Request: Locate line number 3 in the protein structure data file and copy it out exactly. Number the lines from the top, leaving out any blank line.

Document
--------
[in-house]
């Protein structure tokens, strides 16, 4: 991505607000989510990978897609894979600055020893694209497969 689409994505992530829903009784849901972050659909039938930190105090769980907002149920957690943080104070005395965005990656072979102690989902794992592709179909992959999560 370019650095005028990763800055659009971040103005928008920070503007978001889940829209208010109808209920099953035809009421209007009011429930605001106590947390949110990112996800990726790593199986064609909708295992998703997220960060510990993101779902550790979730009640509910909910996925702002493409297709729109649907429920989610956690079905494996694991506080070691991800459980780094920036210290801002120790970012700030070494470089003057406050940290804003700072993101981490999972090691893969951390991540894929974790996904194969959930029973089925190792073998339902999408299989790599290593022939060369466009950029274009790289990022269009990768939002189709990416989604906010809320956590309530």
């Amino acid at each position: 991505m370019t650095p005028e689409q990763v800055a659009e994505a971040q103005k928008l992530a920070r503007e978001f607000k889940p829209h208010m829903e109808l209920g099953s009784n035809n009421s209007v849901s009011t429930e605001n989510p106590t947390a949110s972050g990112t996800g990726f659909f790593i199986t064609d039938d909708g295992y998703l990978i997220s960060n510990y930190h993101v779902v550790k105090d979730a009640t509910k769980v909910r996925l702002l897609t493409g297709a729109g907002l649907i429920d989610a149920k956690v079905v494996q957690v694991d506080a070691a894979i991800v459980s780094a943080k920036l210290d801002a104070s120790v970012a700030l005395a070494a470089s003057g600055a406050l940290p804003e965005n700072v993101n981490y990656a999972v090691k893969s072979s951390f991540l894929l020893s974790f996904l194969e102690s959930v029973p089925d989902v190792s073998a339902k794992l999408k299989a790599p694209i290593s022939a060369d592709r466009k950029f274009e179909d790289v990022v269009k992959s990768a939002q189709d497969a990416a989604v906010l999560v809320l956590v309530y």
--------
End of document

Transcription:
């Amino acid at each position: 991505m370019t650095p005028e689409q990763v800055a659009e994505a971040q103005k928008l992530a920070r503007e978001f607000k889940p829209h208010m829903e109808l209920g099953s009784n035809n009421s209007v849901s009011t429930e605001n989510p106590t947390a949110s972050g990112t996800g990726f659909f790593i199986t064609d039938d909708g295992y998703l990978i997220s960060n510990y930190h993101v779902v550790k105090d979730a009640t509910k769980v909910r996925l702002l897609t493409g297709a729109g907002l649907i429920d989610a149920k956690v079905v494996q957690v694991d506080a070691a894979i991800v459980s780094a943080k920036l210290d801002a104070s120790v970012a700030l005395a070494a470089s003057g600055a406050l940290p804003e965005n700072v993101n981490y990656a999972v090691k893969s072979s951390f991540l894929l020893s974790f996904l194969e102690s959930v029973p089925d989902v190792s073998a339902k794992l999408k299989a790599p694209i290593s022939a060369d592709r466009k950029f274009e179909d790289v990022v269009k992959s990768a939002q189709d497969a990416a989604v906010l999560v809320l956590v309530y």